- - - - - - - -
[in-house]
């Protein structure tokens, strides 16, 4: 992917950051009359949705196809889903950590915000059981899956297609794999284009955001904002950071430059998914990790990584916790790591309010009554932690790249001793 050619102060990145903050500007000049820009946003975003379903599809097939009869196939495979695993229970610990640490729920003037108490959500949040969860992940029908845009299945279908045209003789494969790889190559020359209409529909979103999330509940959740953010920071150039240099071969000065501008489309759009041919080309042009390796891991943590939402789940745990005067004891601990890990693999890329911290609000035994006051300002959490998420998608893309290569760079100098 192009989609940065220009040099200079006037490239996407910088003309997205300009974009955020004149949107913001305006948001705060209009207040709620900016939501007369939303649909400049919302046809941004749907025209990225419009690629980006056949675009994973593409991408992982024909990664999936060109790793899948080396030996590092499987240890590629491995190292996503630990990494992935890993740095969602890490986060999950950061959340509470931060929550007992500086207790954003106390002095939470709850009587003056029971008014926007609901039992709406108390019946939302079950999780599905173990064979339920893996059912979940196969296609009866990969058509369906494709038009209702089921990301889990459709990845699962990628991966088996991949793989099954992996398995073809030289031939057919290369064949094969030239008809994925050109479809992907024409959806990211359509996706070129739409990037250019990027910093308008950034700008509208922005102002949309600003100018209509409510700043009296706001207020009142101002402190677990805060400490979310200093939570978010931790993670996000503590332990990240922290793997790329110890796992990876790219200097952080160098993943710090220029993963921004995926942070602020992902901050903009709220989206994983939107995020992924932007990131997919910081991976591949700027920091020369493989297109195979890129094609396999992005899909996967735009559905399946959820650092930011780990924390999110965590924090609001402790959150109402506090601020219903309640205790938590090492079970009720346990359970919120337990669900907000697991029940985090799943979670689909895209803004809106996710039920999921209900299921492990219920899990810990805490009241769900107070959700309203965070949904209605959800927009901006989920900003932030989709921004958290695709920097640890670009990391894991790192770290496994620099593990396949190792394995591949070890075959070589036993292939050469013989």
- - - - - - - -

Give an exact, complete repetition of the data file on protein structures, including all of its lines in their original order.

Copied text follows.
[in-house]
């Protein structure tokens, strides 16, 4: 992917950051009359949705196809889903950590915000059981899956297609794999284009955001904002950071430059998914990790990584916790790591309010009554932690790249001793 050619102060990145903050500007000049820009946003975003379903599809097939009869196939495979695993229970610990640490729920003037108490959500949040969860992940029908845009299945279908045209003789494969790889190559020359209409529909979103999330509940959740953010920071150039240099071969000065501008489309759009041919080309042009390796891991943590939402789940745990005067004891601990890990693999890329911290609000035994006051300002959490998420998608893309290569760079100098 192009989609940065220009040099200079006037490239996407910088003309997205300009974009955020004149949107913001305006948001705060209009207040709620900016939501007369939303649909400049919302046809941004749907025209990225419009690629980006056949675009994973593409991408992982024909990664999936060109790793899948080396030996590092499987240890590629491995190292996503630990990494992935890993740095969602890490986060999950950061959340509470931060929550007992500086207790954003106390002095939470709850009587003056029971008014926007609901039992709406108390019946939302079950999780599905173990064979339920893996059912979940196969296609009866990969058509369906494709038009209702089921990301889990459709990845699962990628991966088996991949793989099954992996398995073809030289031939057919290369064949094969030239008809994925050109479809992907024409959806990211359509996706070129739409990037250019990027910093308008950034700008509208922005102002949309600003100018209509409510700043009296706001207020009142101002402190677990805060400490979310200093939570978010931790993670996000503590332990990240922290793997790329110890796992990876790219200097952080160098993943710090220029993963921004995926942070602020992902901050903009709220989206994983939107995020992924932007990131997919910081991976591949700027920091020369493989297109195979890129094609396999992005899909996967735009559905399946959820650092930011780990924390999110965590924090609001402790959150109402506090601020219903309640205790938590090492079970009720346990359970919120337990669900907000697991029940985090799943979670689909895209803004809106996710039920999921209900299921492990219920899990810990805490009241769900107070959700309203965070949904209605959800927009901006989920900003932030989709921004958290695709920097640890670009990391894991790192770290496994620099593990396949190792394995591949070890075959070589036993292939050469013989």